When your team members have outgrown the salaries they started with as they start to bring in assets and new clients, the challenge for you, as a leader, is to compensate them in a fair way with no perverse incentives — especially when you have a team with varying roles and levels of experience. To make it easier to provide examples, let’s assume you oversee a team of three: one associate and two wealth advisors.
This structure is intended for a full client-facing team serving a defined group of clients. It’s a catch-all combination of compensation components that motivates a team to maintain great relationships with all clients, regardless of who sourced them; build strong relationships with referral sources; proactively contribute to the growth of the firm; and help each other succeed.
Four Compensation Components
2. Revenue-based payout
3. New business bonus
4. Profitability bonus
Determining each component will require an iterative approach, as each will independently contribute to the whole compensation package.
Salary is the component that you can keep private, as it will be different for each team member depending on their experience and role.
The payout based on ongoing revenue rewards everyone for retention of all existing clients, new assets of existing clients, and new client assets. This piece will be a percentage of revenue for the team, divided up to represent their respective roles. For example, assume the payout is 10% of revenue, and each team member gets X% of 10% based on their role on the team. An associate (the most junior role) might get 10% of the payout (1% of revenue), while the wealth advisors each get 45% of the payout (4.5% of revenue).
New Business Bonus
The new business bonus rewards new client acquisition. If you want to encourage proactive efforts, put a minimum on it. Determine what you think "proactive efforts" means.
Three new $1M clients for a total of $30,000 in new revenue in a year might be the result of simply serving clients. But eight clients for a total of $80,000 in revenue might indicate a proactive growth mindset.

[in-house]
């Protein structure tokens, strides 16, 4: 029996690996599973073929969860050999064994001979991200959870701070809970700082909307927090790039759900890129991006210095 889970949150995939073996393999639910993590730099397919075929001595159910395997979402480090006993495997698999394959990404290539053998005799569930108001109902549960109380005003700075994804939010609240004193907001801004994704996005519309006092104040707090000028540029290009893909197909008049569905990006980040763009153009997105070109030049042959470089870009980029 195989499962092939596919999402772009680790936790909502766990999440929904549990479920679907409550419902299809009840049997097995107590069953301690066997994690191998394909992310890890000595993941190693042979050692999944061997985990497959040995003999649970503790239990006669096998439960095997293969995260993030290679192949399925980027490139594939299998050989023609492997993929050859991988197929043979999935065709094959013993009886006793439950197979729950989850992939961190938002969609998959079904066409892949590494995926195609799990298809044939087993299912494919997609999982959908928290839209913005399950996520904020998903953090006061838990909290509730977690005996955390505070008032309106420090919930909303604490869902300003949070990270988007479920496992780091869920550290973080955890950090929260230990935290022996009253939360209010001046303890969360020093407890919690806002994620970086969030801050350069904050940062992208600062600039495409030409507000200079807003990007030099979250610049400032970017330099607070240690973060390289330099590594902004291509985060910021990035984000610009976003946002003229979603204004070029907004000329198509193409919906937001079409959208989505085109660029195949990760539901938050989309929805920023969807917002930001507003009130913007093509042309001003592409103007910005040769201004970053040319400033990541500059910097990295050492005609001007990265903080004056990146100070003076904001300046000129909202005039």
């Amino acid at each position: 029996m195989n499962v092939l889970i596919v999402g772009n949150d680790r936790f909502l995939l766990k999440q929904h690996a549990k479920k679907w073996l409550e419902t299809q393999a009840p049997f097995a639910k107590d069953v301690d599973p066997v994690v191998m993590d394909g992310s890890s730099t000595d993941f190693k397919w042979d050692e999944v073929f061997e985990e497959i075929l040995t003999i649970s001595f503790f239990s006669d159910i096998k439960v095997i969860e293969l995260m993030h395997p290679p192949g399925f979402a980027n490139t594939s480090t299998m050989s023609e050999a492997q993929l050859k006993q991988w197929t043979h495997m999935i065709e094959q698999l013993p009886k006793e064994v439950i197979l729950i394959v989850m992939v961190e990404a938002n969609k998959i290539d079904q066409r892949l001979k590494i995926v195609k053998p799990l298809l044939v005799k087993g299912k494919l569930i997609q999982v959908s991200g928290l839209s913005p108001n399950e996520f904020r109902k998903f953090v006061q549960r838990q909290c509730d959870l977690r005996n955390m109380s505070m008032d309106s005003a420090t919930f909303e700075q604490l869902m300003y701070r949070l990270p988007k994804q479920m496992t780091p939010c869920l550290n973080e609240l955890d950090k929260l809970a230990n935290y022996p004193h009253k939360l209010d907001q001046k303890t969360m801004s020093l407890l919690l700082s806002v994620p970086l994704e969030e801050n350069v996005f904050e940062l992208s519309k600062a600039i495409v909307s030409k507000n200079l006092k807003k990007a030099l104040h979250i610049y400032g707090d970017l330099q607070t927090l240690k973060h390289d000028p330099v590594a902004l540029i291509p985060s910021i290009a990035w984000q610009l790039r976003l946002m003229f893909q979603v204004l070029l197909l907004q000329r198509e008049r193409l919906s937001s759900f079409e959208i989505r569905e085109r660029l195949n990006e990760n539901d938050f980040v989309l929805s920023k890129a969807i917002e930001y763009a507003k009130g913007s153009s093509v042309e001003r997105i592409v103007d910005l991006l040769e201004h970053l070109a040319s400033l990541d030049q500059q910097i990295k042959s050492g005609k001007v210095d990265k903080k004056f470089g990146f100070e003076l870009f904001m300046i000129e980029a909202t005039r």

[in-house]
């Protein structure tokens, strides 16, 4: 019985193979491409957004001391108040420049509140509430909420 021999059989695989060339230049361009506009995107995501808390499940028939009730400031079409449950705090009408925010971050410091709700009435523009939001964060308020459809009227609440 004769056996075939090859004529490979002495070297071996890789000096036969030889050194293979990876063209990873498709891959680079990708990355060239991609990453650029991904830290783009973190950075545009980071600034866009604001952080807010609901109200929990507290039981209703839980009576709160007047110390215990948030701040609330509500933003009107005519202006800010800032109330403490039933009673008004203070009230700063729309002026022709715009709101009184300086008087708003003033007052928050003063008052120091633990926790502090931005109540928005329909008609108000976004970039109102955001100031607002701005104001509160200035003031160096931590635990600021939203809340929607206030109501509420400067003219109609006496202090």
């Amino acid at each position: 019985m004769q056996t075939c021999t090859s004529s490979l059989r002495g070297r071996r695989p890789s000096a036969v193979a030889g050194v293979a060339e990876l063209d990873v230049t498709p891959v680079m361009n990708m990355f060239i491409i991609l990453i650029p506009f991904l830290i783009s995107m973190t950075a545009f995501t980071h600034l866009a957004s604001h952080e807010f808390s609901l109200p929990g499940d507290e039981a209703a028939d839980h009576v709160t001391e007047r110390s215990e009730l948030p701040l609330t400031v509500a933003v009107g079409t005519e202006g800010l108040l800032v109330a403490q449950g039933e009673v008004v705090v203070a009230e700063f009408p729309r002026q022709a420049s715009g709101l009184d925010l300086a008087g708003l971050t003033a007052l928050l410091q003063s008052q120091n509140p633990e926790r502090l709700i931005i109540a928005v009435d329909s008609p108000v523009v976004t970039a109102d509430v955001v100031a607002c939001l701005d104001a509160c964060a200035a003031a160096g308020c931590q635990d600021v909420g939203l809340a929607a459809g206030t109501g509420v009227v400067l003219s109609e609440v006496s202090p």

Pay out a percentage of that new revenue as a one-time bonus — say 10% — to all the team members, again, according to their role and experience. The simplest strategy is to assign the same proportions used in the revenue-based payout. If less than $80,000 is brought in, there's no new business bonus, but the team is still rewarded for the new revenue with the revenue-based payout. If they stretch and bring in significantly more — say $120,000 — then pay the team a one-time bonus of 20% on the entire amount of new business. You'll be amazed at the flurry of business development activity in the last quarter!
A bonus based on firm profits works best if you are sharing company financials with your staff regularly and helping them see how revenue and expenses affect the bottom line. Because this figure is affected by everyone in the firm, this component should be applied to all team members, whether client-facing or back-office. If your firm offers a 401(k) plan, you could make this a non-elective contribution.
Creating a Buzz
You might find that this compensation model creates a buzz that feeds on itself among your client-facing team members throughout the year each time new assets come in. Reinforce this virtuous cycle by adding a celebration for specific milestones throughout the year. Acknowledge the team is on track for the $80,000- in-new revenue example above by celebrating a $20,000 quarterly milestone. I like a nice bottle of champagne ... but a nice lunch out for the team will do just as well.
Tweak the thresholds and percentages to fit your situation — but in any proportion, these compensation components reward client retention, a proactive growth mindset, a cohesive team spirit, and firm success.
What compensation model is working well for you? Do you see other challenges that need to be addressed?